From the new pub I can cross the railway and walk through the park to Northgate, home of Andy’s Records. Independent record stores and bookshops have had to fight to survive but my visits have always brought dividends. Andy’s knowledge of and enthusiasm for music, allied to his ability to get hold of the obscure and difficult mean I cannot avoid a visit. Siop y Pethe, then Ink and Ystwyth Books at the top of the town are favourites too.
Over Penrallt, past the Welsh Books Council and down to the seafront to the Glengower the end point of my other trek across the cliffs. In November 2017 it was so unseasonably warm you could sit outside. On most trips, however there has been evidence of storms and wind battering, traces of sand and shingle. The Atlantic gales that destroyed beaches on the Dingle and Ring of Kerry had retained enough power in their flight across the Irish Sea to wreck the bandstand and scour the promenade. Clearing up has become a regular chore for the council.
The Glengower at lunch town is popular with tourists and diners but the space to the rear indicates a student presence. Aber is one of many towns and cities whose economy is based in good measure on the student pound. Student numbers range from 9,000-10,000 out of a population of around 16,000 including Comins Coch and Llanbadarn Fawr. Reaction to this has been mixed. In the days of the old licensing laws, pubs had to close in the afternoon, normally from 2.30 to 5.30 pm. Market days were the exception and Aber’s was Monday. Opposite the station, a stern notice outside the Cambrian Hotel read: No students served on Mondays.
Things change. The last time I went in, the walls and ceiling were festooned with adverts for cocktails and the bar stocked with fruit ciders and coloured vodkas. It is probably gin these days. No pub can afford to turn the young away for long. Right in the centre of town the renamed pubs, the Varsity and the Scholar reflect this. I derive a secret and perverse pleasure from putting the average age up by walking in. It would not be fair or accurate to suggest that these pubs, or the Castle Hotel down by the harbour, are exclusively student dens. Aber has faced criticism in the past for not sorting its identity out – neither seaside resort nor university town – but this seems nonsensical to me. It is the mixture of people that makes it, a coexistence that, for the most part, works. This dual identity is not new. Ward Lock’s 1933-4 Guide to Aberystwyth often reads like an advertisement, saying that the town “has been called the Brighton of Wales” and “is the most important watering place on Cardigan Bay”. It goes on to compare its winter climate with that of Bournemouth but gives prominence to the University as well at a time when student numbers were about 700. Wynford Vaughan Thomas got it right in the Shell Guide To Wales when he described Aberystwyth as “a fascinating amalgam”.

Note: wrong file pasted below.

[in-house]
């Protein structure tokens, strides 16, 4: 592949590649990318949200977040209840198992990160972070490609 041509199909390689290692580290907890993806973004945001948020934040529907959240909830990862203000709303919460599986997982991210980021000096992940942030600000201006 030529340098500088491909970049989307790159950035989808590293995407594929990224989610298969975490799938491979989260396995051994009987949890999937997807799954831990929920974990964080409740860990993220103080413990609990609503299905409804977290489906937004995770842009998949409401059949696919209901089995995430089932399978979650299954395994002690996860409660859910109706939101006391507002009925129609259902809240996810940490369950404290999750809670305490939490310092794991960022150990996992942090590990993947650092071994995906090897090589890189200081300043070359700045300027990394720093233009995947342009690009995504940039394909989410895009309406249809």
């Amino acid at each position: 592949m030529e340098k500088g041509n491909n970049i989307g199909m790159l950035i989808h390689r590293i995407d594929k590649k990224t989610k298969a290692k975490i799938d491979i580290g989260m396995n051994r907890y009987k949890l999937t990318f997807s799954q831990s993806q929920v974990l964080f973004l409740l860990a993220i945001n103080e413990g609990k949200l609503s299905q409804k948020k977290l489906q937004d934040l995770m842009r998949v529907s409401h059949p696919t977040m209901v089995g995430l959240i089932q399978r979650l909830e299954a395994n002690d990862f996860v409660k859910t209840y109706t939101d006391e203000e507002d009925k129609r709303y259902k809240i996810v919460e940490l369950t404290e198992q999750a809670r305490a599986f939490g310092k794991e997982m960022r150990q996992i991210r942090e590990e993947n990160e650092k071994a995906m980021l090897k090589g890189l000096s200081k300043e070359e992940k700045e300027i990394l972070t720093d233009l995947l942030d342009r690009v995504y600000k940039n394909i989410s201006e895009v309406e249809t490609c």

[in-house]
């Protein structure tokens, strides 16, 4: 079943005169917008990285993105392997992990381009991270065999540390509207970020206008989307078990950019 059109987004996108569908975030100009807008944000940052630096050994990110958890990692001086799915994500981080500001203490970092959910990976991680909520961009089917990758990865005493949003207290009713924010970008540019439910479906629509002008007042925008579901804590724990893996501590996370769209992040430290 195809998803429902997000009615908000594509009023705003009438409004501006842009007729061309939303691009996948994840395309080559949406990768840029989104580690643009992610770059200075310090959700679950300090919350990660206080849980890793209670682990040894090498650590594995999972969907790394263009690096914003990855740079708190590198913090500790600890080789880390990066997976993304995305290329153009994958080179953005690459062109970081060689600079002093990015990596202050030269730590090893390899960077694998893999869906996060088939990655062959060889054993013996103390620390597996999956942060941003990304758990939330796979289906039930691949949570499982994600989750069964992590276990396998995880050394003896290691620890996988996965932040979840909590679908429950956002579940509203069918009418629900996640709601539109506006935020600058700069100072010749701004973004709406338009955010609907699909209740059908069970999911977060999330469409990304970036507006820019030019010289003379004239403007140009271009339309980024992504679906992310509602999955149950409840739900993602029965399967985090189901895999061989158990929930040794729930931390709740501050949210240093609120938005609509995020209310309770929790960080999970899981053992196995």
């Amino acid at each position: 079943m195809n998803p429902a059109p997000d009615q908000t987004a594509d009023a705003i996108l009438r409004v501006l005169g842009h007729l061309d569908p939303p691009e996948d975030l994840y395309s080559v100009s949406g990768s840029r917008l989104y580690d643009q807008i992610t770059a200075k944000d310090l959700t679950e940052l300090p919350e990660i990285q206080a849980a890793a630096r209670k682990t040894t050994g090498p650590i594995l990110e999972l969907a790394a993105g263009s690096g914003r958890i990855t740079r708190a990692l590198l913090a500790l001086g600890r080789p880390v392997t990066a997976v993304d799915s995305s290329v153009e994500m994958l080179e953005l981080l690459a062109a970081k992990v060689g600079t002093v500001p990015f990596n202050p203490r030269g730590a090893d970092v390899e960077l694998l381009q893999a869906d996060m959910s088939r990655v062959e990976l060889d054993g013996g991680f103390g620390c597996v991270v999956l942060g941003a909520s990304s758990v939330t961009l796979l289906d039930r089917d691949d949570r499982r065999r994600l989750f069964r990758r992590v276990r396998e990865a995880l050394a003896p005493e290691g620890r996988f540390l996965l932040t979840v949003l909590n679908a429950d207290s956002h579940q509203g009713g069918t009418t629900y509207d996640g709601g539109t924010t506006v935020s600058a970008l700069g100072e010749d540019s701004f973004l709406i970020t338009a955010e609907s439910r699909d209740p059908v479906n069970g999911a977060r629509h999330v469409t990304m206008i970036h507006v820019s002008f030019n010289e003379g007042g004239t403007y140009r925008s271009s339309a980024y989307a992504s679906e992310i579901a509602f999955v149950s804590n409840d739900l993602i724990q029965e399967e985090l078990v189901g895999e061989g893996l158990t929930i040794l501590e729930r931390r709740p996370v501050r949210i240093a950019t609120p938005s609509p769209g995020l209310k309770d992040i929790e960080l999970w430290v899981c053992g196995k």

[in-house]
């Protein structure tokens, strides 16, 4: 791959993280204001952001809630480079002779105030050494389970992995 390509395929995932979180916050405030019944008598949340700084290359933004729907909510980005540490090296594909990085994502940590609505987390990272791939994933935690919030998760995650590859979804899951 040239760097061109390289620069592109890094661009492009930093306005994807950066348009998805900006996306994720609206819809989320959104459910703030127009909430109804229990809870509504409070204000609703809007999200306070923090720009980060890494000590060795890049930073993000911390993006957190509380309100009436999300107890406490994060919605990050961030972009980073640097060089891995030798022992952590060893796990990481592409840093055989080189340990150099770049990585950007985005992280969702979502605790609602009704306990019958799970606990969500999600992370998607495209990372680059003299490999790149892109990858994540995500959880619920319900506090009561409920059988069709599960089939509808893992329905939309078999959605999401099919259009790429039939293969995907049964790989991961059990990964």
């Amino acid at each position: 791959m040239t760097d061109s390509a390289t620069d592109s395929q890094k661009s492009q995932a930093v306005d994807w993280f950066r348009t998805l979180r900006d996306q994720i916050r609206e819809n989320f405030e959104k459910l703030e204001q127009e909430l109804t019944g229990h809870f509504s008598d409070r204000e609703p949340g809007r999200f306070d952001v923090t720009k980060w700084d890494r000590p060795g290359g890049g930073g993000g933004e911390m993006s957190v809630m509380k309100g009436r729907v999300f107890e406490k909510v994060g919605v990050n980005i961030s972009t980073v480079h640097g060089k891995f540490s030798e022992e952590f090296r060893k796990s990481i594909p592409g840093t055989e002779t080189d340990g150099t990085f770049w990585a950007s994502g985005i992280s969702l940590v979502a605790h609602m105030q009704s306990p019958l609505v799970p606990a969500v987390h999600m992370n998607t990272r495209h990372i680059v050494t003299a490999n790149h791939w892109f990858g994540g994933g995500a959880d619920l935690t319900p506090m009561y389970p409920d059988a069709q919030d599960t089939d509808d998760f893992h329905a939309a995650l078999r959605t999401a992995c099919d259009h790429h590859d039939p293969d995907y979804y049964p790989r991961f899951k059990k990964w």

Further along the front, turn in to Pier Street. To reassure those who may be disappointed by the idea that pubs have become somewhat sanitised and lost their edge, in the Pier pub I once witnessed a minor brawl between two of the oldest combatants I can recall. The dispute revolved around whether the cousin of one was or was not a local footballer of some repute. The climax of the contretemps went after this fashion:
Elderly Combatant A, leaning casually on bar: X had a good few games for Aber
Even More Elderly Combatant B, perched precariously on bar stool: Never
E.C.A: He did, boy, loads of times
E.C.B: Never played for Aberystwyth Town, never
E.C.A: You’ve no****** idea
E.C.B: Anyway, he was a f****** w*****!
As may be readily imagined this precipitated a delightful geriatric scuffle until broken up by a friend of mine and the grinning landlord who interposed themselves between the parties but only after a delay sufficient to provide a brief cabaret for the onlookers. Donald Trump and Kim Jong-Un – eat your hearts out! The Pier was always good for small scale incidents. Another accident prone pal of mine once opened a bag of salted peanuts with so much force and so little finesse that 80% of the contents exploded across the length and length of the room. On returning two months later, I was informed by the put-upon landlord that he was still finding peanuts all over the pub, most notably behind the clock when he had taken it down for its annual clean. I have no hesitation in awarding the prize for the best notice seen in an Aberystwyth pub. This goes to the Nag’s Head c. 1980 for:
MYSTERY TRIP TO DEVIL’S BRIDGE : BRING BOTTLES
In Last Tango In Aberystwyth and The Unbearable Lightness Of Being In Aberystwyth Malcolm Pryce has re-imagined the town as the haunt of crooks, gangsters and a druidic mafia. In reality Aber has often been much closer to the stereotypical image of the laced and corseted chapel town. Monty Python’s Life Of Brian was banned there in 1979. By a wonderful turn of events, Sue Jones-Davies, who played Judith Iscariot in the film, became Mayor of Aberystwyth and presided over a charity screening event that included Michael Palin and Terry Jones in 2009. It achieved another kind of fame in 2009 when a plague of ladybirds descended. Kids with ice cream cones covered with the pests made the national dailies. Apparently they could bite.